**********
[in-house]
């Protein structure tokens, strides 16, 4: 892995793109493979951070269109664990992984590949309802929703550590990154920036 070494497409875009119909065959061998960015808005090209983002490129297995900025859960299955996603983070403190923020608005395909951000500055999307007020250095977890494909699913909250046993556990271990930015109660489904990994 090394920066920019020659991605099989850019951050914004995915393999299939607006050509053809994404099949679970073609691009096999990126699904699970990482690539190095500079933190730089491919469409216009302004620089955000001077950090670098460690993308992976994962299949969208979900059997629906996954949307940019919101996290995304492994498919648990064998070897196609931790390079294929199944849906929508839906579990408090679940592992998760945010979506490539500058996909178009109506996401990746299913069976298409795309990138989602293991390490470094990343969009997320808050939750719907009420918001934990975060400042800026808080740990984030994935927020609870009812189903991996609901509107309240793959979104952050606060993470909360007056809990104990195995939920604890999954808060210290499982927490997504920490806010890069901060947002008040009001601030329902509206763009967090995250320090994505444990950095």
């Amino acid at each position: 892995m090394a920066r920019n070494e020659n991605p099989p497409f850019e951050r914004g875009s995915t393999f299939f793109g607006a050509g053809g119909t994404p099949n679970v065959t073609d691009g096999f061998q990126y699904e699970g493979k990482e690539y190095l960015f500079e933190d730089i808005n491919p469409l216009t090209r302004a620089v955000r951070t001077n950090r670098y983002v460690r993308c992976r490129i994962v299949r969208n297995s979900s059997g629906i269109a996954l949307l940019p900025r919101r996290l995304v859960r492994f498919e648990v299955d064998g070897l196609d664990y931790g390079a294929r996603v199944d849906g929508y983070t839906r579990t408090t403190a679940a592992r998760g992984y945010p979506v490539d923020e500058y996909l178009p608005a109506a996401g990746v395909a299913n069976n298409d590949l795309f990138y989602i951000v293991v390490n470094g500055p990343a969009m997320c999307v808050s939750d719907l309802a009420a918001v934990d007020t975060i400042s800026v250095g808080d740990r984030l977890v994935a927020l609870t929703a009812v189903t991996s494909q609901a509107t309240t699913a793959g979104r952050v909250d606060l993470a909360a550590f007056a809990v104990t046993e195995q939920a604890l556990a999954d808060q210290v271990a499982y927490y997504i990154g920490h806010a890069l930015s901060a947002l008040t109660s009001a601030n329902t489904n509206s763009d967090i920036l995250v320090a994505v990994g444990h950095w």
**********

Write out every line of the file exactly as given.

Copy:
[in-house]
């Protein structure tokens, strides 16, 4: 892995793109493979951070269109664990992984590949309802929703550590990154920036 070494497409875009119909065959061998960015808005090209983002490129297995900025859960299955996603983070403190923020608005395909951000500055999307007020250095977890494909699913909250046993556990271990930015109660489904990994 090394920066920019020659991605099989850019951050914004995915393999299939607006050509053809994404099949679970073609691009096999990126699904699970990482690539190095500079933190730089491919469409216009302004620089955000001077950090670098460690993308992976994962299949969208979900059997629906996954949307940019919101996290995304492994498919648990064998070897196609931790390079294929199944849906929508839906579990408090679940592992998760945010979506490539500058996909178009109506996401990746299913069976298409795309990138989602293991390490470094990343969009997320808050939750719907009420918001934990975060400042800026808080740990984030994935927020609870009812189903991996609901509107309240793959979104952050606060993470909360007056809990104990195995939920604890999954808060210290499982927490997504920490806010890069901060947002008040009001601030329902509206763009967090995250320090994505444990950095």
């Amino acid at each position: 892995m090394a920066r920019n070494e020659n991605p099989p497409f850019e951050r914004g875009s995915t393999f299939f793109g607006a050509g053809g119909t994404p099949n679970v065959t073609d691009g096999f061998q990126y699904e699970g493979k990482e690539y190095l960015f500079e933190d730089i808005n491919p469409l216009t090209r302004a620089v955000r951070t001077n950090r670098y983002v460690r993308c992976r490129i994962v299949r969208n297995s979900s059997g629906i269109a996954l949307l940019p900025r919101r996290l995304v859960r492994f498919e648990v299955d064998g070897l196609d664990y931790g390079a294929r996603v199944d849906g929508y983070t839906r579990t408090t403190a679940a592992r998760g992984y945010p979506v490539d923020e500058y996909l178009p608005a109506a996401g990746v395909a299913n069976n298409d590949l795309f990138y989602i951000v293991v390490n470094g500055p990343a969009m997320c999307v808050s939750d719907l309802a009420a918001v934990d007020t975060i400042s800026v250095g808080d740990r984030l977890v994935a927020l609870t929703a009812v189903t991996s494909q609901a509107t309240t699913a793959g979104r952050v909250d606060l993470a909360a550590f007056a809990v104990t046993e195995q939920a604890l556990a999954d808060q210290v271990a499982y927490y997504i990154g920490h806010a890069l930015s901060a947002l008040t109660s009001a601030n329902t489904n509206s763009d967090i920036l995250v320090a994505v990994g444990h950095w």